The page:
In context: Intel and Arm have been rivals for many years, having fought a bitter battle for supremacy in the mobile market a decade ago. While Intel has since admitted defeat and given up the ghost in the smartphone sector, Arm has been making steady inroads into the server market, thanks to chips developed by companies like Amazon, Qualcomm and Ampere. Now, however, the two rivals have joined forces in a development that could potentially change the dynamics of the entire industry.
Intel and Arm have announced an agreement to develop Arm-based processors using the former’s 18A process, which is expected to be manufacturing-ready in the second half of 2024. The collaboration will initially focus on mobile SoC designs before potentially expanding to automotive, Internet of Things (IoT), data center, aerospace and government applications.
In a joint press release, the two companies said that the Arm-based mobile SoCs manufactured by Intel will deliver new transistor technologies for improved power and performance. They further claimed that customers (fabless semiconductor companies) will also benefit from Intel Foundry Services’ (IFS) existing manufacturing footprint in the US and the EU.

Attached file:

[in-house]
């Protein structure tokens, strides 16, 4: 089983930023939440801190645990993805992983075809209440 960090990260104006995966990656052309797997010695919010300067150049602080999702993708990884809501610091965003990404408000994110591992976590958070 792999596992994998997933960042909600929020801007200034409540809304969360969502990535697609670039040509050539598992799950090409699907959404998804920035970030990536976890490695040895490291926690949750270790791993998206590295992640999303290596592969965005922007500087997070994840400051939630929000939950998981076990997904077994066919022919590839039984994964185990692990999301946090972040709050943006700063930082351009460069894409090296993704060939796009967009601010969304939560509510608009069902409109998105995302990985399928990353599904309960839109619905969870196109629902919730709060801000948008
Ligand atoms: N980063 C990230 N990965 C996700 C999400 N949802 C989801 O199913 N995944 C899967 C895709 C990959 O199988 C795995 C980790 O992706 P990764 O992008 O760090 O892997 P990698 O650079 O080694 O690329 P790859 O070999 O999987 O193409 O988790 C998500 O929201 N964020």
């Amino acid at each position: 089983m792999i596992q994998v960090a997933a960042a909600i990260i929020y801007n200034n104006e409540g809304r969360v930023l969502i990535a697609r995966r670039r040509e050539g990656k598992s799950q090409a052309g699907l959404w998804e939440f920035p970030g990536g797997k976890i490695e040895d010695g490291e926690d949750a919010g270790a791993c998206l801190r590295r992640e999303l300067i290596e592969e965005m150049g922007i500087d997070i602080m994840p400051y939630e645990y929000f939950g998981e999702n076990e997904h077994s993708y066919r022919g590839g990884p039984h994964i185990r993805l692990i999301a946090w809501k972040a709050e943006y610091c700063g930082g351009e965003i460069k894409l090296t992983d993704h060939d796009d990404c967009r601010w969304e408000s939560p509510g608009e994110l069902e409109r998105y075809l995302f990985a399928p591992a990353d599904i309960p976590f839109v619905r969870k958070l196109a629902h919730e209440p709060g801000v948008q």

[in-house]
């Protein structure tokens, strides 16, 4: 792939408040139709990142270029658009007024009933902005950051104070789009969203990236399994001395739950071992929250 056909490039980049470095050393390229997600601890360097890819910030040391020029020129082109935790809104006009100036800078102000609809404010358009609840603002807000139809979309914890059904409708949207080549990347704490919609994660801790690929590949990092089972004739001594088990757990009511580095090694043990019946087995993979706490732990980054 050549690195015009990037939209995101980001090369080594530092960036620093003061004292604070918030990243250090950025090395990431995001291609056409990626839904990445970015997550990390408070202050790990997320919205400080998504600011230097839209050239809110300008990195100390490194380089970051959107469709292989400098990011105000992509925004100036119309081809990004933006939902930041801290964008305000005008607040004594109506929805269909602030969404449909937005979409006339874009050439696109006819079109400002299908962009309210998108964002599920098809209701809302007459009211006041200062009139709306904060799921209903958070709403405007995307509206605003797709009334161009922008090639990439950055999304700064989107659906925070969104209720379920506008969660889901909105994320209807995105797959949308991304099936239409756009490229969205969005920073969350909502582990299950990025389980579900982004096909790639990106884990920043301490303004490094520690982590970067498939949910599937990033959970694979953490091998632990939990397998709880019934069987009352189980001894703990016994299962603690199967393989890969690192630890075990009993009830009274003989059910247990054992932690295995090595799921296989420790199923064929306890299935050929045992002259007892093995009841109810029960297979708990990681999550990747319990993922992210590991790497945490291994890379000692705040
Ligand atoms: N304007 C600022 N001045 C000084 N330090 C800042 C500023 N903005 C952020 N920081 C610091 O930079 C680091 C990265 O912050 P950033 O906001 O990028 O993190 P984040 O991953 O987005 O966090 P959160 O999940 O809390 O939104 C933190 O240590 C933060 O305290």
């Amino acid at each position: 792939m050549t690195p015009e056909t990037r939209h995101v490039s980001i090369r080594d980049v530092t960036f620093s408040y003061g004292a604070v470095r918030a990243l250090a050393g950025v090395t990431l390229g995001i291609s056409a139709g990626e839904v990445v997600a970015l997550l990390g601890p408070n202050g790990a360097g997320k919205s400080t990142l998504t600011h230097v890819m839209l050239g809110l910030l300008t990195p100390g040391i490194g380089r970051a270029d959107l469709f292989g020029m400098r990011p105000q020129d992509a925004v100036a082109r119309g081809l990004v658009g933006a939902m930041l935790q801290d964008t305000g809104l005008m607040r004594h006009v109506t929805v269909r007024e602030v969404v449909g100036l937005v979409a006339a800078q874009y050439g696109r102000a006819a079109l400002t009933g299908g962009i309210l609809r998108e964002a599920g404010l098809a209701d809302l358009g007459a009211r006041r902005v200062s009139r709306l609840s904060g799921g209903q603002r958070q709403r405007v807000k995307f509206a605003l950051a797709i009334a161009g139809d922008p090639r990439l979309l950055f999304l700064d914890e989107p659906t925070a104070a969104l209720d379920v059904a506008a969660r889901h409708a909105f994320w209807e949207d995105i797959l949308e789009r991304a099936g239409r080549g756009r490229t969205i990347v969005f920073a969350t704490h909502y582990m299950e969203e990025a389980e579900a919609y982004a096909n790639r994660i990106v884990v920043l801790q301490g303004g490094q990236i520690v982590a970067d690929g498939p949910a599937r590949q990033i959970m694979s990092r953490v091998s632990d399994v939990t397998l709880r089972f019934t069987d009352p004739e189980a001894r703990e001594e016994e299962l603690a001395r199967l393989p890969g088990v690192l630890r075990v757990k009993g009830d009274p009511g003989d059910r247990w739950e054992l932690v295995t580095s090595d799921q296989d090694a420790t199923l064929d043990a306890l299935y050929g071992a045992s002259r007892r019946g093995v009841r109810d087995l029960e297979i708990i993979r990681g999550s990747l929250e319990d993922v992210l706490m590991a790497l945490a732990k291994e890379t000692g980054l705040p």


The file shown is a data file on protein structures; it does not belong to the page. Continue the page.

The agreement with Arm is expected to help Intel broaden its IP portfolio significantly by adding to its existing intellectual property in x86 and RISC-V. The tie-up will also expand the market opportunity for Intel’s foundry business and offer a new option for fabless clients like Apple that design their own chips but rely on third parties like TSMC to manufacture them.
18A is the fifth and most advanced process in Intel’s roadmap that includes multiple manufacturing technologies slated to be deployed between 2022 and 2025. The plan starts with Intel 7 (10nm) for Alder Lake, Raptor Lake and Sapphire Rapids, and incorporates Intel 4 (7nm) for the Meteor Lake chips that are expected to debut next year.
That will be succeeded by Intel 3, which will be manufacturing ready in H2 2023, and will be used for the Granite Rapids and Sierra Forest data center chips. The 20A process is expected to be manufacturing ready by H1 2024 for the company’s Arrow lake processors, while the 18A is expected to be ready by H2 2024 and used for the Future Lake desktop lineup and Future Rapids data center processors.
Intel has been having a tough time of it in the past few years, having lost market share to AMD in desktops, laptops and servers. The company has also been losing hundreds of millions of dollars in recent quarters, largely due to a sudden drop in demand for PCs amid an uncertain global economy. Intel will be hoping that its relatively new foundry business will be able to stem the tide and help it get back to black in the coming years.